Q Why do the Japanese change to a different pair of slippers when using the lavatory?

A Some of the elderly, born during the Meiji (1868-1912) and Taisho periods (1912-26) sometimes refer to the lavatory as gofujou, or "filthy." Lavatories in Japan were formerly a large opening into which feces and urine were deposited. The contents were then pumped out when full. The smell was awful and unbearable! It was indeed filthy-full of maggots and attracting large, green bottle flies.

In the past, lavatories were not built in Japanese houses but built a short distance away from the house. Slippers were worn to where the lavatory was located. Although it was a part of the structure of the house, it was built so that it was separated by a corridor and located the farthest possible distance away from the living room.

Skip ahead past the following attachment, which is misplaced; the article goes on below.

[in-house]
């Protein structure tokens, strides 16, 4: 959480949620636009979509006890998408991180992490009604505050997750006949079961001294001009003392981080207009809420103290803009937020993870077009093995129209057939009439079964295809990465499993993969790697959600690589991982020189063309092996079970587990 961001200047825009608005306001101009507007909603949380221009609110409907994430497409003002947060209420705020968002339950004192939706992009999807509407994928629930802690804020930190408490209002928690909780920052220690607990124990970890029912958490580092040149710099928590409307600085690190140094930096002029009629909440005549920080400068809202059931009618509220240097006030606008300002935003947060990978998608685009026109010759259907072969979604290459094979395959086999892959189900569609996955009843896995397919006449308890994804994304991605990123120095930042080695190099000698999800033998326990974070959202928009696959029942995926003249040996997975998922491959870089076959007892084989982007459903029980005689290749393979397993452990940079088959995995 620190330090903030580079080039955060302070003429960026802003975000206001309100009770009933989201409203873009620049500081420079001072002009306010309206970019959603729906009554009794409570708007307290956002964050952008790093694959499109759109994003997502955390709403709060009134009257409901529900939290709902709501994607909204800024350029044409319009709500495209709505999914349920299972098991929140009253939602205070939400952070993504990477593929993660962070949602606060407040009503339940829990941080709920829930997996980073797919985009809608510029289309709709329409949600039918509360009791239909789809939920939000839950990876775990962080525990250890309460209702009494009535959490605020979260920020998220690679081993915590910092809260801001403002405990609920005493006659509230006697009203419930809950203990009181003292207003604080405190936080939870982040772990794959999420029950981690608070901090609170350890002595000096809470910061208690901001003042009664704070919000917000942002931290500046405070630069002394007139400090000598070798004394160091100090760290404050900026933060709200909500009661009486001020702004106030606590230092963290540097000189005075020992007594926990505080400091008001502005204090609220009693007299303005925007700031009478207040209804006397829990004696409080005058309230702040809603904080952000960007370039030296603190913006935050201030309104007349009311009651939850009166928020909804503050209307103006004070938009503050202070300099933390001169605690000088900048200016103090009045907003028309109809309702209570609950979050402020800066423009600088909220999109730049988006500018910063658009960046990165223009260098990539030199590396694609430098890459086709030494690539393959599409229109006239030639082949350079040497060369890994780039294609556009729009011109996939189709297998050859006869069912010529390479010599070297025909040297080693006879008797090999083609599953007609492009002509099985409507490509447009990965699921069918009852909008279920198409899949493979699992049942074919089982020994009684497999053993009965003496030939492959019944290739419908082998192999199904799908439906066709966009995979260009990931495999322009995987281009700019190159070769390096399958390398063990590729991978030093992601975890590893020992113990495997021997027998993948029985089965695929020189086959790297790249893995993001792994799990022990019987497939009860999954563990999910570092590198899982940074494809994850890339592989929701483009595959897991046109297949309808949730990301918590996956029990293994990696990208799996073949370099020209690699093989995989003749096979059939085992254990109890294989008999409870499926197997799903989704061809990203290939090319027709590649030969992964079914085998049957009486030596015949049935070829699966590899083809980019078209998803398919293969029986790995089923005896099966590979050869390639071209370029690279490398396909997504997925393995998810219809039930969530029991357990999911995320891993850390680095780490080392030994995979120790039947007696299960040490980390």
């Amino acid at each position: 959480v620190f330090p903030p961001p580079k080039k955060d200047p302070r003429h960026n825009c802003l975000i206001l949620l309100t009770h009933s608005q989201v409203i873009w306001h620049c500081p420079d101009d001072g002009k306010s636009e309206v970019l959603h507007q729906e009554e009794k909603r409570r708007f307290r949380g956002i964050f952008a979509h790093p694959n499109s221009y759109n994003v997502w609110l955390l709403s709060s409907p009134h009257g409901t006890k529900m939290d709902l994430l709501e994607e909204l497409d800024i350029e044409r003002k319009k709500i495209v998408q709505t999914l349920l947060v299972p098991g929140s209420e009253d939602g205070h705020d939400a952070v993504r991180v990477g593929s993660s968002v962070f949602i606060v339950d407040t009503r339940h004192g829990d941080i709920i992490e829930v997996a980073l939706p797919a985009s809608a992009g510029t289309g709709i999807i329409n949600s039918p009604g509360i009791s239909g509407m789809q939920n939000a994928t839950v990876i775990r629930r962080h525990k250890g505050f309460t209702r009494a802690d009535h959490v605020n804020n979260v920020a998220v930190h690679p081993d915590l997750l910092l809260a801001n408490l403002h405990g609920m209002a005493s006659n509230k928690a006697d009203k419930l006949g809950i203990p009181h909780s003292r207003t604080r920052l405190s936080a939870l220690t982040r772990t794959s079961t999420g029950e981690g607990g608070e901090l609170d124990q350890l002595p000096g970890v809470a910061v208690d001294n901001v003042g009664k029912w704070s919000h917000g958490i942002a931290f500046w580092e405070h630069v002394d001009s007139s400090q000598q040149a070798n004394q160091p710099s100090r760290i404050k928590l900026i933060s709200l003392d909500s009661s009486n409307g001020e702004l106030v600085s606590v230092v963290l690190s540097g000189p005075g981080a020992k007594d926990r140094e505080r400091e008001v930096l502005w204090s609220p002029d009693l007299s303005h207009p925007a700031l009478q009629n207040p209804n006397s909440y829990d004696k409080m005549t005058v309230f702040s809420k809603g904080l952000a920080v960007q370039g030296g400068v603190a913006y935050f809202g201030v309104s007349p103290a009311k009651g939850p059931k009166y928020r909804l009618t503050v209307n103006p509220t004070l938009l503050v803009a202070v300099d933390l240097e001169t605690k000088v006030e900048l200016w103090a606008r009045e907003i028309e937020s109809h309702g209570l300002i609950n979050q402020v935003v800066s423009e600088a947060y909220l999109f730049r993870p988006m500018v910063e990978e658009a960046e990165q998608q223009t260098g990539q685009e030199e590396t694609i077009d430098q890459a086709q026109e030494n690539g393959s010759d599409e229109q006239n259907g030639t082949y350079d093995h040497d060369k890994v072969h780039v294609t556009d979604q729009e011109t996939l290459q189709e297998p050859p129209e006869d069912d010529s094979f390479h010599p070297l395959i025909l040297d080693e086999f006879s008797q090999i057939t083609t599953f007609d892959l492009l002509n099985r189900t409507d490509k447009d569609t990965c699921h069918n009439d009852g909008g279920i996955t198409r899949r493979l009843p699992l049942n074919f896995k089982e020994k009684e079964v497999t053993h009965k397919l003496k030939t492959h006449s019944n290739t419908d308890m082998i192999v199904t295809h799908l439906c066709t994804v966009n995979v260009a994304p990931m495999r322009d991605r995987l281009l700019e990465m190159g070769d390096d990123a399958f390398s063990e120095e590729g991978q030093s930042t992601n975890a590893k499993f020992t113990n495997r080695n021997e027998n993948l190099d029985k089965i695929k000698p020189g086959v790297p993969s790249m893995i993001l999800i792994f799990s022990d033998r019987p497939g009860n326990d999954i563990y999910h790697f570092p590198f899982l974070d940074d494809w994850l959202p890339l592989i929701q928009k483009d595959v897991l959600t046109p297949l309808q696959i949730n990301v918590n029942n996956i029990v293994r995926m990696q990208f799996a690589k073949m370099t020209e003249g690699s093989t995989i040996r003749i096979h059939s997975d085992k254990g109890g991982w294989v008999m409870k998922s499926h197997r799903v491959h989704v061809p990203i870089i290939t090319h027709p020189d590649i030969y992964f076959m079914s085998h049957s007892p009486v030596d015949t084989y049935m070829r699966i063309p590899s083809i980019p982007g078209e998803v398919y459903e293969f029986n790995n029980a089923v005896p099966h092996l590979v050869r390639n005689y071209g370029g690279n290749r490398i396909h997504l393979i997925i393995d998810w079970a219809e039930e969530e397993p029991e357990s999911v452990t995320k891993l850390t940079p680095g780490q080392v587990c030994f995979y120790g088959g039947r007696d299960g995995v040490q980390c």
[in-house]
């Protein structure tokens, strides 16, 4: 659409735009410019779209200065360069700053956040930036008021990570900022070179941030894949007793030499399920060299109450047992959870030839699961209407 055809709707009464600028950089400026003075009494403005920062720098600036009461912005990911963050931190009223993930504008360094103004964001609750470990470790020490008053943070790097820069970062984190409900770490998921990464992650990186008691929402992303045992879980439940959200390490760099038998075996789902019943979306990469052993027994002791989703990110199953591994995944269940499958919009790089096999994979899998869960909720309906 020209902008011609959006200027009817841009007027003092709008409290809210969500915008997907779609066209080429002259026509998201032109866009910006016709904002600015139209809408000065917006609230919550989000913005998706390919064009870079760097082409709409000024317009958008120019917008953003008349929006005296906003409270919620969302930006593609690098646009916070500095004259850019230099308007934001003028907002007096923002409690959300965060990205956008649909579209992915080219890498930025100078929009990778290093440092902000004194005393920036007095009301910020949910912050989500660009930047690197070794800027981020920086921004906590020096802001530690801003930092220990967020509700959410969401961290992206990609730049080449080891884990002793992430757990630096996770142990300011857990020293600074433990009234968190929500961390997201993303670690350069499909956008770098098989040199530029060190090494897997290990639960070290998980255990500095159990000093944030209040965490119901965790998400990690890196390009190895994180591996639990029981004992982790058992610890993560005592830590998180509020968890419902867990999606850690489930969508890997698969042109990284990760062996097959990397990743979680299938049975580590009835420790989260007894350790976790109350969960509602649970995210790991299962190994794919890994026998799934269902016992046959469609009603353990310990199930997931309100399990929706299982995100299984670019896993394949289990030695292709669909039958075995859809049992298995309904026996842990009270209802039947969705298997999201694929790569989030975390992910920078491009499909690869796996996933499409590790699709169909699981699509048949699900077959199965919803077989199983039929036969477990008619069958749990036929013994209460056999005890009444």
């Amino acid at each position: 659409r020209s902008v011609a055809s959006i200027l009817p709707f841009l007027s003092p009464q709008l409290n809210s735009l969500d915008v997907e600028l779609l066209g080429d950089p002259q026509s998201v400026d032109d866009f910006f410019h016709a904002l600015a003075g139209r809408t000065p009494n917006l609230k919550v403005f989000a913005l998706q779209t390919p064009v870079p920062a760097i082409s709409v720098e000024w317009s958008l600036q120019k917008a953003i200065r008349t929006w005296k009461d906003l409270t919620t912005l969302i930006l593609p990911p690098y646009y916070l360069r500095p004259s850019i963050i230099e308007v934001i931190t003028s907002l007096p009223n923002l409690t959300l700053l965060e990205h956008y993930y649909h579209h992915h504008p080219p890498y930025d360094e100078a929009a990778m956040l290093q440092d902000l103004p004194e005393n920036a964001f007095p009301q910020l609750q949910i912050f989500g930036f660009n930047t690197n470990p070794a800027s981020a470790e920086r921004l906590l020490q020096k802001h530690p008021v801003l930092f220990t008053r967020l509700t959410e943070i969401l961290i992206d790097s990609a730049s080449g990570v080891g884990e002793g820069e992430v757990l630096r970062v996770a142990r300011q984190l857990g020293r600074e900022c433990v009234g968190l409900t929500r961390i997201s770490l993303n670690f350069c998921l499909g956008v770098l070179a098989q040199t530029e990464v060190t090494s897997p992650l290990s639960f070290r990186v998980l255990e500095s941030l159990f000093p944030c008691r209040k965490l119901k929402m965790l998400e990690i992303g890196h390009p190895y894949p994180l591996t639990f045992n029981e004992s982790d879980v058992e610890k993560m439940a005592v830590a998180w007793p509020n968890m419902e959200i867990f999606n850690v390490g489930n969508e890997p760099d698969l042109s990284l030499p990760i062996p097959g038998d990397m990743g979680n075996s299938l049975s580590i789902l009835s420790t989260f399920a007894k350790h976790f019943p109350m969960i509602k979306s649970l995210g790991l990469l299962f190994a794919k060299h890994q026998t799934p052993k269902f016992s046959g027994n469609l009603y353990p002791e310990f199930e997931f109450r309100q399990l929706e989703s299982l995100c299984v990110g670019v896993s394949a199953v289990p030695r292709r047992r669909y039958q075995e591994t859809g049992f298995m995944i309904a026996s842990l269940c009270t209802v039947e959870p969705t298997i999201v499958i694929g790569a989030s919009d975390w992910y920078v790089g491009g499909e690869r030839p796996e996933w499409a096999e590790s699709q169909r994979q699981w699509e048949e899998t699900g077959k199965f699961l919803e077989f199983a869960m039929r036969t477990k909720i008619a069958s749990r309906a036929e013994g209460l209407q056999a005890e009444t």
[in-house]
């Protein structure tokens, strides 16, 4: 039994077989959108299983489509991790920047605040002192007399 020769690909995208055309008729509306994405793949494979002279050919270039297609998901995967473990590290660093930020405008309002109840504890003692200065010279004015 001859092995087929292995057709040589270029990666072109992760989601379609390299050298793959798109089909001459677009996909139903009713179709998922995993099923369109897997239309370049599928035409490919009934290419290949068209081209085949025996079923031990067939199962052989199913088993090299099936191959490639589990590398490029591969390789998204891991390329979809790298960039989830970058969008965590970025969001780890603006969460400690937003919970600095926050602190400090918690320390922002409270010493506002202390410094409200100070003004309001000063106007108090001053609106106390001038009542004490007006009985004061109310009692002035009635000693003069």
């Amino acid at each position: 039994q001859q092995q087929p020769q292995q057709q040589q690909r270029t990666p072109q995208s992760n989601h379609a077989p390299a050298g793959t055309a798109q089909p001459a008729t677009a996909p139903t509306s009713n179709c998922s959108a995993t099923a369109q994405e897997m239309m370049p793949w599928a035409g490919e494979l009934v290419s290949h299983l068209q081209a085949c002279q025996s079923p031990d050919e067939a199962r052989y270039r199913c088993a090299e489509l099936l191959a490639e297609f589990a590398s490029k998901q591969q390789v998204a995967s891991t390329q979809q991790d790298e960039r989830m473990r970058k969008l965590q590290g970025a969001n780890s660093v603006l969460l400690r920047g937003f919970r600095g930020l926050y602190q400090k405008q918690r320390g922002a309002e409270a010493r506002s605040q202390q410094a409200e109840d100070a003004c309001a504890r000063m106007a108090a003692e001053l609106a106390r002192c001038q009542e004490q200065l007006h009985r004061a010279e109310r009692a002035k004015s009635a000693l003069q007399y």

The latter half of the twentieth century saw the improvement of the sewage system in major cities and flush toilets became commonplace in many homes. There are now no problems regarding sanitation with flush toilets.

However, the concept that lavatories are filthy is still entrenched in the Japanese mind. They are not used to the idea of entering a lavatory after walking across a tatami mat with bare feet, or with slippers used to walk across the floor of the living room with. And for this reason, slippers exist